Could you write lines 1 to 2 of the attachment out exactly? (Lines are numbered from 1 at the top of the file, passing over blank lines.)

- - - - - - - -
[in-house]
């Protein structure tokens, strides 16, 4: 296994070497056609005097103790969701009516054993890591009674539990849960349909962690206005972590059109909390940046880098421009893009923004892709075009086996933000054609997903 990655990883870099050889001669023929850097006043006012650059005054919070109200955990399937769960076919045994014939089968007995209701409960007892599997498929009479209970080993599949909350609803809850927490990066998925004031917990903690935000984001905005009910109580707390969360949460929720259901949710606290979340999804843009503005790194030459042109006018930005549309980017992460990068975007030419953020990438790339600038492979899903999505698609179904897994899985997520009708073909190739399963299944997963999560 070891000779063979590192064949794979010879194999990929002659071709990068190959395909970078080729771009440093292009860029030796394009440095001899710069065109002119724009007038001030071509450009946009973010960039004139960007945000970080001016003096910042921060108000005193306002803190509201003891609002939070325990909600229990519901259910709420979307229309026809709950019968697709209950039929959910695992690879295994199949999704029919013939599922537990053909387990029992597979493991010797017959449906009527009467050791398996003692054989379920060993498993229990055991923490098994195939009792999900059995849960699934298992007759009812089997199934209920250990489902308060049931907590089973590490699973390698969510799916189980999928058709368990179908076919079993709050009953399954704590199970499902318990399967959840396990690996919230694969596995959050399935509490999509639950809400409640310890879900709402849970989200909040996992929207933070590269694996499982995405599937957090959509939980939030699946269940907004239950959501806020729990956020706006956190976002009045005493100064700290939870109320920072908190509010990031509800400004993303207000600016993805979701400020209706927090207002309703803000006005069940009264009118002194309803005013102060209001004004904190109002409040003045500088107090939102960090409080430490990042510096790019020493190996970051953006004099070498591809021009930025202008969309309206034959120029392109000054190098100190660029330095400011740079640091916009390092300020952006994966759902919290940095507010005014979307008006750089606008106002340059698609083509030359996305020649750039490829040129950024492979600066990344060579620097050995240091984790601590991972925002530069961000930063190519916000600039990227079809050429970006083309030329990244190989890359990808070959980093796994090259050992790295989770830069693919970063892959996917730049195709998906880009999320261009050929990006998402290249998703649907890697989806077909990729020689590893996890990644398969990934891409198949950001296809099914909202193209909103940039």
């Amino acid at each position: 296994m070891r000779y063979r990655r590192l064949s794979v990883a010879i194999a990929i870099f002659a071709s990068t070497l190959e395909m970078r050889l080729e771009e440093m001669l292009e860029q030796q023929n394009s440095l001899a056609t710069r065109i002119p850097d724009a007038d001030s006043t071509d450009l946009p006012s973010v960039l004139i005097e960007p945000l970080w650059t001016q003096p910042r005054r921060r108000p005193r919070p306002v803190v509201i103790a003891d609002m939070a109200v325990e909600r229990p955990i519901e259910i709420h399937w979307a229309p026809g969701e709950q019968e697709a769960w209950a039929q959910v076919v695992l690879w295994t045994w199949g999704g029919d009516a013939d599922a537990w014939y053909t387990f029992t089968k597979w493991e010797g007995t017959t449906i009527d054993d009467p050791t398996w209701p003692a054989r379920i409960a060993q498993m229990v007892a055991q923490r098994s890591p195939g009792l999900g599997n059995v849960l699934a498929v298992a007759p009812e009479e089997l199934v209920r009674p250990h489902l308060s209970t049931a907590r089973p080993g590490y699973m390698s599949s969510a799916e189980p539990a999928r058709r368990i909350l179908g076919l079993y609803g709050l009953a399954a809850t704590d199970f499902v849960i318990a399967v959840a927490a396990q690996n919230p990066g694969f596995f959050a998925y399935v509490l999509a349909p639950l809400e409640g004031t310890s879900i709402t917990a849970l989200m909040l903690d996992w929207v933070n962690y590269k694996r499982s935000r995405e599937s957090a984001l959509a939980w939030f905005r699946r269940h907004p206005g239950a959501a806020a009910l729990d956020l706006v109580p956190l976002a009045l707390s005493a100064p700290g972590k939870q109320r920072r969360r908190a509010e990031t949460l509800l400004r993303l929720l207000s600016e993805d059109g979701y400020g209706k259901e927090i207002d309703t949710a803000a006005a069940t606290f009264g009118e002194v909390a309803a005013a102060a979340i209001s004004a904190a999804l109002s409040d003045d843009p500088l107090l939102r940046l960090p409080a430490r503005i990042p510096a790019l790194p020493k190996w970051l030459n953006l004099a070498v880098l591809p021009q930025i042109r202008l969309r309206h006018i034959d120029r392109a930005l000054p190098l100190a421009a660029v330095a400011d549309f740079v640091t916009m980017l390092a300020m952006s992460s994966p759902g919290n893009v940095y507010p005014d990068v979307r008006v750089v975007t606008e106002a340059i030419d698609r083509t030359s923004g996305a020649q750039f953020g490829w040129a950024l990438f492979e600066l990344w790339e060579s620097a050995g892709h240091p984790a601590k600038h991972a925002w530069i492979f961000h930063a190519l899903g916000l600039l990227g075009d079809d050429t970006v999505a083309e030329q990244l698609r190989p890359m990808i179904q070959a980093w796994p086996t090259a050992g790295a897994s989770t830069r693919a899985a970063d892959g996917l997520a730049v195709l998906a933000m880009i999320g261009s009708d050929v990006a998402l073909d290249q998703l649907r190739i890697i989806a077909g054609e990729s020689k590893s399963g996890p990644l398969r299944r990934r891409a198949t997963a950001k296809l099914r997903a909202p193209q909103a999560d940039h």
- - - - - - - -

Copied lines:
[in-house]
């Protein structure tokens, strides 16, 4: 296994070497056609005097103790969701009516054993890591009674539990849960349909962690206005972590059109909390940046880098421009893009923004892709075009086996933000054609997903 990655990883870099050889001669023929850097006043006012650059005054919070109200955990399937769960076919045994014939089968007995209701409960007892599997498929009479209970080993599949909350609803809850927490990066998925004031917990903690935000984001905005009910109580707390969360949460929720259901949710606290979340999804843009503005790194030459042109006018930005549309980017992460990068975007030419953020990438790339600038492979899903999505698609179904897994899985997520009708073909190739399963299944997963999560 070891000779063979590192064949794979010879194999990929002659071709990068190959395909970078080729771009440093292009860029030796394009440095001899710069065109002119724009007038001030071509450009946009973010960039004139960007945000970080001016003096910042921060108000005193306002803190509201003891609002939070325990909600229990519901259910709420979307229309026809709950019968697709209950039929959910695992690879295994199949999704029919013939599922537990053909387990029992597979493991010797017959449906009527009467050791398996003692054989379920060993498993229990055991923490098994195939009792999900059995849960699934298992007759009812089997199934209920250990489902308060049931907590089973590490699973390698969510799916189980999928058709368990179908076919079993709050009953399954704590199970499902318990399967959840396990690996919230694969596995959050399935509490999509639950809400409640310890879900709402849970989200909040996992929207933070590269694996499982995405599937957090959509939980939030699946269940907004239950959501806020729990956020706006956190976002009045005493100064700290939870109320920072908190509010990031509800400004993303207000600016993805979701400020209706927090207002309703803000006005069940009264009118002194309803005013102060209001004004904190109002409040003045500088107090939102960090409080430490990042510096790019020493190996970051953006004099070498591809021009930025202008969309309206034959120029392109000054190098100190660029330095400011740079640091916009390092300020952006994966759902919290940095507010005014979307008006750089606008106002340059698609083509030359996305020649750039490829040129950024492979600066990344060579620097050995240091984790601590991972925002530069961000930063190519916000600039990227079809050429970006083309030329990244190989890359990808070959980093796994090259050992790295989770830069693919970063892959996917730049195709998906880009999320261009050929990006998402290249998703649907890697989806077909990729020689590893996890990644398969990934891409198949950001296809099914909202193209909103940039």